Retired British Army soldiers and Royal Navy sailors hail new veterans’ ID card scheme as a ‘huge step forward’

A copy of what the new veterans' ID card, issued by the Ministry of Defence, will look like. Photo: MoD
A copy of what the new veterans' ID card, issued by the Ministry of Defence, will look like. Photo: MoD
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RETIRED soldiers and sailors have welcomed the immediate rollout of a new veterans’ ID card, hailing it as a ‘massive step forward’.

The card, announced by the Ministry of Defence this week, will give service leavers the chance to access specialist support quicker and easier than ever before.

Lt Col (retired) Chris Parker in Iraq. He was used to be in the Princess of Wales's Royal Regiment. He is now the chairman of the Princess of Wales's Royal Regiment Association. He grew up in Cowplain and was born in Chichester.

Lt Col (retired) Chris Parker in Iraq. He was used to be in the Princess of Wales's Royal Regiment. He is now the chairman of the Princess of Wales's Royal Regiment Association. He grew up in Cowplain and was born in Chichester.

Defence chiefs said the new ID would allow veterans to easily verify their service to the NHS, their local authority, and charities, helping them to access support and services where needed.

Lieutenant Colonel Chris Parker, chairman of the Princess of Wales’s Royal Regiment Association, represents hundreds of veteran soldiers in Hampshire and was delighted by the move.

He said: ‘This is a brilliant step forward. One of the biggest problems with veterans when we do leave the forces is the adjustment reaction.

‘We have left the mother ship or brotherhood of that military family. Suddenly nobody else cares about you. You feel like you’re nothing.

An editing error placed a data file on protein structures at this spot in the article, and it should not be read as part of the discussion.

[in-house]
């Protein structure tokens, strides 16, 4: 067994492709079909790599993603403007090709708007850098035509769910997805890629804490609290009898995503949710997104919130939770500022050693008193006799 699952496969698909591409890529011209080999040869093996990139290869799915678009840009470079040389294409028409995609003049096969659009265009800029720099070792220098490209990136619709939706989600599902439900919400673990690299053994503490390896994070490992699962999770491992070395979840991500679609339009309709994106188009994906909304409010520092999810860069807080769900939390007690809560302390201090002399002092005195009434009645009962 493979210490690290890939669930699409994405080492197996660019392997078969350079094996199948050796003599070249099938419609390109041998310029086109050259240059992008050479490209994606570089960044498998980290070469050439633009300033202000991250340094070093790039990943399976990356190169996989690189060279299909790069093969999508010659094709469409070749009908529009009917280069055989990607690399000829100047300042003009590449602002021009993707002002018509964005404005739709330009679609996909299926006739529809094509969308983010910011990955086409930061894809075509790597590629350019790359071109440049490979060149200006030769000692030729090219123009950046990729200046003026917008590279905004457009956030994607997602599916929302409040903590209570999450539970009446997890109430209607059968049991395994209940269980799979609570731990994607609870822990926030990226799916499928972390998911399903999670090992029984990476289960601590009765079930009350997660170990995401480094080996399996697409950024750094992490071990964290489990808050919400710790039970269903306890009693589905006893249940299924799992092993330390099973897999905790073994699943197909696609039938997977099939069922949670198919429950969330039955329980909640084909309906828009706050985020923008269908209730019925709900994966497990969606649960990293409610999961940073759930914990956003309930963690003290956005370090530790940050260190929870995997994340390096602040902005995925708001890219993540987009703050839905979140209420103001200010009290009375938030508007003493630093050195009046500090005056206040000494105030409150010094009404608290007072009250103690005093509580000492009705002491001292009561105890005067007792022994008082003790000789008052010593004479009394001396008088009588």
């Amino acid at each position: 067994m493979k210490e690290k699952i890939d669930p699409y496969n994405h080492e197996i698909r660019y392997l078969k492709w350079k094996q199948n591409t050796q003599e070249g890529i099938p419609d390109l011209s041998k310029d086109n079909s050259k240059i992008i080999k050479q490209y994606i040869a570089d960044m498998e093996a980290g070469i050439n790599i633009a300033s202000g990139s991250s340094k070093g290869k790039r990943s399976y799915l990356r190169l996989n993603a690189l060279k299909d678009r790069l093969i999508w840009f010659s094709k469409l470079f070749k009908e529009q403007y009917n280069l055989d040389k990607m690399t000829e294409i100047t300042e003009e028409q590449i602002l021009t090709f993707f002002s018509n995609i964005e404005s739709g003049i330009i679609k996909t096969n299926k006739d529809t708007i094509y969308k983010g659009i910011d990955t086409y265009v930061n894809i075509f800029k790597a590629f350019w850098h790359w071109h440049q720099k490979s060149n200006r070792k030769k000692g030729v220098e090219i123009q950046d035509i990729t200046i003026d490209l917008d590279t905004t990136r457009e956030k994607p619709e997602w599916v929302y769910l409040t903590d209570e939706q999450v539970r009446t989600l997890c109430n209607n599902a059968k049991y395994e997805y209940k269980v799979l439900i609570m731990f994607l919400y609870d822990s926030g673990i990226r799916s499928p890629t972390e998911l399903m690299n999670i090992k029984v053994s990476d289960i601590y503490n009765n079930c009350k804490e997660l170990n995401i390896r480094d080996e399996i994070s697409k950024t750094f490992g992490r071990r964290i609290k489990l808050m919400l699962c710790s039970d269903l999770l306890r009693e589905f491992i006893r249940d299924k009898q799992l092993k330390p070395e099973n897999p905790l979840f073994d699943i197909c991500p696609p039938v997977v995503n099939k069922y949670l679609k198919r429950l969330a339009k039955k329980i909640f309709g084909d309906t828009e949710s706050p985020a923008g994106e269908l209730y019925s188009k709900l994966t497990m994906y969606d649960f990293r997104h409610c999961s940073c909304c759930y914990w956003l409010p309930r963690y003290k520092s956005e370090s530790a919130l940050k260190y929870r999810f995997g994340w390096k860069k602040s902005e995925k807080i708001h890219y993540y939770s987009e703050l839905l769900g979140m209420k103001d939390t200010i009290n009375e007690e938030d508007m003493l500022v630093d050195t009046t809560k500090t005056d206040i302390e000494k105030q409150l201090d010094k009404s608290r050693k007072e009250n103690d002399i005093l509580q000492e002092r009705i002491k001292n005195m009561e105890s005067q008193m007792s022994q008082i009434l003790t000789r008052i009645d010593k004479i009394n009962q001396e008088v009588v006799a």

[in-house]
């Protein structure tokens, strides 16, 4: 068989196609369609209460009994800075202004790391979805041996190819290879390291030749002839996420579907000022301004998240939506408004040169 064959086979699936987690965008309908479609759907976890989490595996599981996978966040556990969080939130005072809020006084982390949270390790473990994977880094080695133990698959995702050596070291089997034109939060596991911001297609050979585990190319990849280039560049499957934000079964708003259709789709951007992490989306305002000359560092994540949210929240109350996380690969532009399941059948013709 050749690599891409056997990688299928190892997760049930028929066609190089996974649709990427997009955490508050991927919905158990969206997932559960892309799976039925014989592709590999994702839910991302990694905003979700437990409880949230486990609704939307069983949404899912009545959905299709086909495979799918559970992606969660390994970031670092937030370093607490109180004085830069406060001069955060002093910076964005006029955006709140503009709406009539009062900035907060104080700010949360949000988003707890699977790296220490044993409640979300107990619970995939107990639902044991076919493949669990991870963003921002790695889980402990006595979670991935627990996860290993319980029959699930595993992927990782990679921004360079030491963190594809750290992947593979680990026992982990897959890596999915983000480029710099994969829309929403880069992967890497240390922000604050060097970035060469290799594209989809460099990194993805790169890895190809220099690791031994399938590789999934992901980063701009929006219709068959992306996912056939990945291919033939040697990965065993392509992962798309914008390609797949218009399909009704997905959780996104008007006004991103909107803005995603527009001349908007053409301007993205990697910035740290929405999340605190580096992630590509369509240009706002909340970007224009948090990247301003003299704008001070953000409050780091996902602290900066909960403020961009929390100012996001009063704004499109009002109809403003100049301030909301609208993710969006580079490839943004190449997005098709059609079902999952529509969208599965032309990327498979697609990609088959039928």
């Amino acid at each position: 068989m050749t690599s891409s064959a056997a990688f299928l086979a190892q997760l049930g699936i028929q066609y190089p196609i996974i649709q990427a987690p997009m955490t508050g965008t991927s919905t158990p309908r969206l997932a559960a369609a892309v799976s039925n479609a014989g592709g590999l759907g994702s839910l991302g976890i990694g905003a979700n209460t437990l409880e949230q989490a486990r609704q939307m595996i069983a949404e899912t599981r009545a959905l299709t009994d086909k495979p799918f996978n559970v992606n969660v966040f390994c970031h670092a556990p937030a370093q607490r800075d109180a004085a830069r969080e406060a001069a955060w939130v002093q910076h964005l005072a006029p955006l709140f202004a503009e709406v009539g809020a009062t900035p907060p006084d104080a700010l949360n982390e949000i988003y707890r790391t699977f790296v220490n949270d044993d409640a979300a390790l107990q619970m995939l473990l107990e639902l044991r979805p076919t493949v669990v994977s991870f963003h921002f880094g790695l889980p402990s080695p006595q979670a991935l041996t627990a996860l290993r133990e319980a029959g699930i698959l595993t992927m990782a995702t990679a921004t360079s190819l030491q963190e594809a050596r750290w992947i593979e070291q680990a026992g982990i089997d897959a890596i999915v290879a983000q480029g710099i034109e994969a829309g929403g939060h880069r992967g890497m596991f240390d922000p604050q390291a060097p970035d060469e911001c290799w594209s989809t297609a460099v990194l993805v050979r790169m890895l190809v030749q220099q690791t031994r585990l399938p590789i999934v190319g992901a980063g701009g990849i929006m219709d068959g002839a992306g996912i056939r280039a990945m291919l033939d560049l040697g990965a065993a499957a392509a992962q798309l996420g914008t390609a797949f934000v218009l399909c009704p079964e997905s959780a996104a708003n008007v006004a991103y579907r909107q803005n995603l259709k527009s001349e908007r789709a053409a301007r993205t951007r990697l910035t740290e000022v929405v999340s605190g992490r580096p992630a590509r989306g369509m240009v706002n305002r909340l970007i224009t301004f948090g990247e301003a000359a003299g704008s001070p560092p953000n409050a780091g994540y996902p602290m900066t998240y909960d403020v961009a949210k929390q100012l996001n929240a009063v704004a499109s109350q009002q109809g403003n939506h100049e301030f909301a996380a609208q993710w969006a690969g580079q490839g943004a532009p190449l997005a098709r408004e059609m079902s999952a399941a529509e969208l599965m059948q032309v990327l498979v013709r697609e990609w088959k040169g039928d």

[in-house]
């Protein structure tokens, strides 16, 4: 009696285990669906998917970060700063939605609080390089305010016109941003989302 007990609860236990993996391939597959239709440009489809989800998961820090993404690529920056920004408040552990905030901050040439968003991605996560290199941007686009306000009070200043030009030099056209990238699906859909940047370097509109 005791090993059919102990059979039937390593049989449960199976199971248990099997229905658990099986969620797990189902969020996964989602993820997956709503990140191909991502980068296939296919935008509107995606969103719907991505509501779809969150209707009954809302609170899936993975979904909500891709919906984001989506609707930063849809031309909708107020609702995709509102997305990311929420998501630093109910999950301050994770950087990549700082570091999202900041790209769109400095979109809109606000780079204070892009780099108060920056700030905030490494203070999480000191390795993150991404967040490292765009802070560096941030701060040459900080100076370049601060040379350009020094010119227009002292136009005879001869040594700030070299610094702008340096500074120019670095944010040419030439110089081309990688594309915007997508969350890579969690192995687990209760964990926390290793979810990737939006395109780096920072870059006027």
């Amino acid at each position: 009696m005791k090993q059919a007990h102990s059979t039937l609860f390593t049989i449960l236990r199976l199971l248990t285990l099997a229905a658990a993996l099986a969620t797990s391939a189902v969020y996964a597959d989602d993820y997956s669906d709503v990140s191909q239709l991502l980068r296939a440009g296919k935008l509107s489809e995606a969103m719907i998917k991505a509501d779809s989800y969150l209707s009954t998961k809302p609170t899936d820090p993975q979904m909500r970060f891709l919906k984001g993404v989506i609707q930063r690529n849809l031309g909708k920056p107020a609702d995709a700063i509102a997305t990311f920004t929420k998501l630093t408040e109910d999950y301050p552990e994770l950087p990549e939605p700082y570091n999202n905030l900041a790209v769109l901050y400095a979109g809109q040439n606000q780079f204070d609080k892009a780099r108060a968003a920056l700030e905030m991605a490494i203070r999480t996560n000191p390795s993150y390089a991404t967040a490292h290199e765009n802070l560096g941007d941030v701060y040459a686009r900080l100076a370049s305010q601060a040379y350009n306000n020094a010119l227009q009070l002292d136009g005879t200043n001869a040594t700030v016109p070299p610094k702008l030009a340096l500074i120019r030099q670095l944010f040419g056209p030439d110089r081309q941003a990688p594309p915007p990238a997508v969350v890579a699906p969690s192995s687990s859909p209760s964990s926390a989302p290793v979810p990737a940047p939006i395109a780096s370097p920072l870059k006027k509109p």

‘So this new veterans ID is a massive thing. It means we can go from one military brotherhood to another.’

Lord Alan West, a former head of the Royal Navy, said: ‘I think that this is good news. It reflects society thinking well of our military and appreciating them.’

Any personnel who have left the military since December 2018 will automatically be given one of the new ID cards.

All other veterans will be able to apply for a new ID card by the end of this year, to mark their time in the armed forces.

Stephen James was a former Private with the Second Battalion of the Princess of Wales’s Royal Regiment

The dad-of-six, who lives in Portsmouth, said: ‘This is a great step forward in what has been a fundamental issue for too long.

‘If you go to even the biggest charities in hard times and request help, they'll have to confirm your service history first, a process that can take two weeks, and that's before anything happens.

‘This ID card is more than a recognition of service, it has the potential to ensure that immediate needs care is finally immediate.’

The new ID card is one of three that are available to service leavers.

Personnel leaving the armed forces are also able to keep their military IDs, allowing them to maintain their emotional connection with their service. Additionally, veterans can access a range of discounts through the Defence Discount Service, the official MoD-endorsed service for the armed forces.

Councils, service charities, NHS and GPs and Veterans UK – which manages pensions and compensation payments for the armed forces – will also benefit from the change, as they will not have to conduct time-consuming checks to identify individual veterans.

Veterans minister Tobias Ellwood said: ‘We owe a huge debt of gratitude to the ex-forces community, and we are working hard to ensure they receive the support they deserve.

‘These new cards celebrate the great commitment and dedication of those who have served this country, and I hope they can provide a further link to ex-personnel and the incredible community around them.’